Double Recognition from National Innovation Award and Excelsior Award: Research Team at Dept. of Electrical Engineering Advanced the Technology for Caring for the Disadvantaged

Posted on: 2023-03-13    
Photo by Chiang Yi-Hsin
The research team led by Professor Shyu Kuo-Kai and Professor Lee Po-Lei at the Department of Electrical Engineering has advanced the technology for caring for the disadvantaged. The team conducted the research project on “Hospital Bed Control by the Electroencephalography (EEG) Signal,” receiving the Excelsior Award at the 2022 National Innovation Award for Taiwan Healthcare. In addition, Professor Lee Po-Lei collaborated with Taipei Veterans General Hospital to develop the “Close-loop Brain-computer Interface (BCI)-controlled TMS Rehabilitation System for Stroke Patients,” winning the 2022 National Innovation Award as well. Both research outcomes have attained groundbreaking and remarkable innovations!

“A human body is the most complicated and precise control system. For patients of Motor Neuron Disease, having their souls imprisoned in the uncontrollable bodies, what can we do for them?” said Professor Shyu Kuo-Kai. Professor Shyu Kuo-Kai’s team has hoped to contribute to disadvantaged patients, and they have dedicated themselves to the research for more than a decade. The research team worked in collaboration with Professor Lee Po-Lei at the Department of Electrical Engineering and Professor Tung Pi-Cheng at the Department of Mechanical Engineering and successfully developed the hospital bed control by the EEG signal. Patients in bed may trigger their EEG signals through visual stimulation and further control the devices.

Another research achievement is Professor Lee Po-Lei’s “Close-loop BCI-controlled TMS Rehabilitation System for Stroke Patients.” In traditional therapy, transcranial magnetic stimulation (TMS) is frequently used to stimulate and revitalize brain nerves. However, some research statistics show that the therapy cast no significant therapeutic effects upon 50% of patients if the therapy was not administered while patients were having the thought to move their bodies. Professor Lee’s rehabilitation system aims to make further improvements to the condition. As the system detects stroke patients’ brain waves and signals, it will immediately give electrical or magnetic stimulation. If the whole process is compared to car-driving, the system can not only detect the moment in real-time when the driver steps on the gas of a car turned off but also give timely support as a spark plug does to a car to make the ride smooth.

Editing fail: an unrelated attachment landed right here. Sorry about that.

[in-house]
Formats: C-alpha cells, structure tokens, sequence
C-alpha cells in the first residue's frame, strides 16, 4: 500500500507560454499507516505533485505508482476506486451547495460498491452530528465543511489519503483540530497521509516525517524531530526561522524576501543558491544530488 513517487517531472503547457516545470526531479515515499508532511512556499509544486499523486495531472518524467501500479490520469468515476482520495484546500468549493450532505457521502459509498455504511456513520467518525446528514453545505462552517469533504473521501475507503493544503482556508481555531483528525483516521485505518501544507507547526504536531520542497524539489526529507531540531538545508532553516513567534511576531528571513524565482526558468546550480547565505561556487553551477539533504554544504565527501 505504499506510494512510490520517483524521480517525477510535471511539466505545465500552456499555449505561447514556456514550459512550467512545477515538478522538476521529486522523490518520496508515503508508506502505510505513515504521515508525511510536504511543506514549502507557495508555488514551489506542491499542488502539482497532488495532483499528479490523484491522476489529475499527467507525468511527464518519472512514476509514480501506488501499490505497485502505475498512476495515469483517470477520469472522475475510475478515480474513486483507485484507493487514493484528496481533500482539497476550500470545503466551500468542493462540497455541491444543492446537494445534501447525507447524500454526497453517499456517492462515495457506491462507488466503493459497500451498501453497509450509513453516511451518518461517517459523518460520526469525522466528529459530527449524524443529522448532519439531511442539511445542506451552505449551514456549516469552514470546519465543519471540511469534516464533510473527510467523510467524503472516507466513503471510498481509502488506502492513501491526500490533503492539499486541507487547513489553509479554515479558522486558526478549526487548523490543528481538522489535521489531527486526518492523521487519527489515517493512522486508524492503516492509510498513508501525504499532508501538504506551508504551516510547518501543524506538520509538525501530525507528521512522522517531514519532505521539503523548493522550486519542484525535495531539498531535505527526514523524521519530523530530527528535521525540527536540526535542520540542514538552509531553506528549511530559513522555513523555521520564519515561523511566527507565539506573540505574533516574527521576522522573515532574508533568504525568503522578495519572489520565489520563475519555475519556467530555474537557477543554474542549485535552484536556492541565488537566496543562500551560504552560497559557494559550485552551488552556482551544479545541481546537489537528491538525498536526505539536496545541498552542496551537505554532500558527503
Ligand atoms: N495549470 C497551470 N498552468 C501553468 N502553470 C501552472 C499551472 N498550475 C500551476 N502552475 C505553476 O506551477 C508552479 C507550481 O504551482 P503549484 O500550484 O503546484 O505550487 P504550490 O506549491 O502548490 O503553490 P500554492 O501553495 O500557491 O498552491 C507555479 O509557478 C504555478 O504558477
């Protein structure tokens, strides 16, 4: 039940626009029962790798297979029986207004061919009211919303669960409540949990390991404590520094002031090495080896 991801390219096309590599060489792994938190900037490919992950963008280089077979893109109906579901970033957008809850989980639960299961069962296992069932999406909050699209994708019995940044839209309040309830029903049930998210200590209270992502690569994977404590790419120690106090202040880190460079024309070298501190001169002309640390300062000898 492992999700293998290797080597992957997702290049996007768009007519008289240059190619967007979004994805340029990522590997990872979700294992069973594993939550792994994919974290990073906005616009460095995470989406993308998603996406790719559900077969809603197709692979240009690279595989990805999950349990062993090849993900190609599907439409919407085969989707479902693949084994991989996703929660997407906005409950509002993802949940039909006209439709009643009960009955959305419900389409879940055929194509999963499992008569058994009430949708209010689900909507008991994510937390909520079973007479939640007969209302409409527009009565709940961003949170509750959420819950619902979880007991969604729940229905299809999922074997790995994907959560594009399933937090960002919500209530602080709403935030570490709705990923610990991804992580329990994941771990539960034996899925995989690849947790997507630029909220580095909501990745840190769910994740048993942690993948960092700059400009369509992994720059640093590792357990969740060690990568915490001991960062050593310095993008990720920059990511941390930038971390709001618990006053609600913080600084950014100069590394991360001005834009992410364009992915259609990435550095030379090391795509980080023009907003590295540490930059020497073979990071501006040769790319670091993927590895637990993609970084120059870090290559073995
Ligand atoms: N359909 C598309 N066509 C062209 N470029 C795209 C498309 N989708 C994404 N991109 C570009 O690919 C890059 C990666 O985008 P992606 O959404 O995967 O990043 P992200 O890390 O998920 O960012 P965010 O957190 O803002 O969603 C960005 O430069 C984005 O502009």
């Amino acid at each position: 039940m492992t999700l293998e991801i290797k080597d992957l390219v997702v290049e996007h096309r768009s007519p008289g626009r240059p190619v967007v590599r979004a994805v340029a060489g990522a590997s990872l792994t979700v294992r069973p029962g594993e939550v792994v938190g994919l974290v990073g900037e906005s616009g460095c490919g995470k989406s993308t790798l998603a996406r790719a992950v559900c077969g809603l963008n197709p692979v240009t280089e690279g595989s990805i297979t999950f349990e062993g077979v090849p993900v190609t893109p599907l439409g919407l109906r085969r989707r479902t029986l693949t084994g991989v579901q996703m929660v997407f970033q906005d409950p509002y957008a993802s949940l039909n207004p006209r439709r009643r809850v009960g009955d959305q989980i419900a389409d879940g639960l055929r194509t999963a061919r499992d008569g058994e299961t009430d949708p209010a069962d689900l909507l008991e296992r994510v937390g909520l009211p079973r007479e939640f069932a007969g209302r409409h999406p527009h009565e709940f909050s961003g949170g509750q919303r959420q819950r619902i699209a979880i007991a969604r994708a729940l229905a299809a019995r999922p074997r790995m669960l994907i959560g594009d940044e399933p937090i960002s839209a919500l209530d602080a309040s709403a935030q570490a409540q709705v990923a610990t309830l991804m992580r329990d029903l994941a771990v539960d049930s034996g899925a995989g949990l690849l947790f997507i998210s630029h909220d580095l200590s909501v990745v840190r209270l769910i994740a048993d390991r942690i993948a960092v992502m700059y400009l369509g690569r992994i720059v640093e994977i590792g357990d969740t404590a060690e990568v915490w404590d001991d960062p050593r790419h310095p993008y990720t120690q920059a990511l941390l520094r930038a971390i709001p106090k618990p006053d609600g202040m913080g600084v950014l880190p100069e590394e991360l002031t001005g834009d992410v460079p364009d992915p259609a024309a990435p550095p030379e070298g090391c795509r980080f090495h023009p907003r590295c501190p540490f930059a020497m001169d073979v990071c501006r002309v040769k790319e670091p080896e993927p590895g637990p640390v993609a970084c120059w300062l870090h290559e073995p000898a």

The device and system developed by Prof. Lee have passed the evaluation of ISO10993 in biocompatibility and that of IEC60601 in medical device safety testing. It is considered a medical device and can be applied in clinical treatment such as sleep detection, emotion recognition, and early-stage therapeutic support for children with Attention Deficit Hyperactivity Disorder (ADHD) and Autism Spectrum Disorder (ASD). The device is relatively simple and affordable compared to current medical devices available on the market, which may significantly lower the threshold for wider applications of BCI-controlled devices.

Prof. P.L. Lee and his team from Taipei Veterans General Hospital were selected as one of the seven presenting teams out of the 500 teams that participated in the competition. Photo by Lee Po-Lei

Photo by Chen Ju-Chih
Last updated: 2023-07-13 Posted by: Headlines Visit counts: 475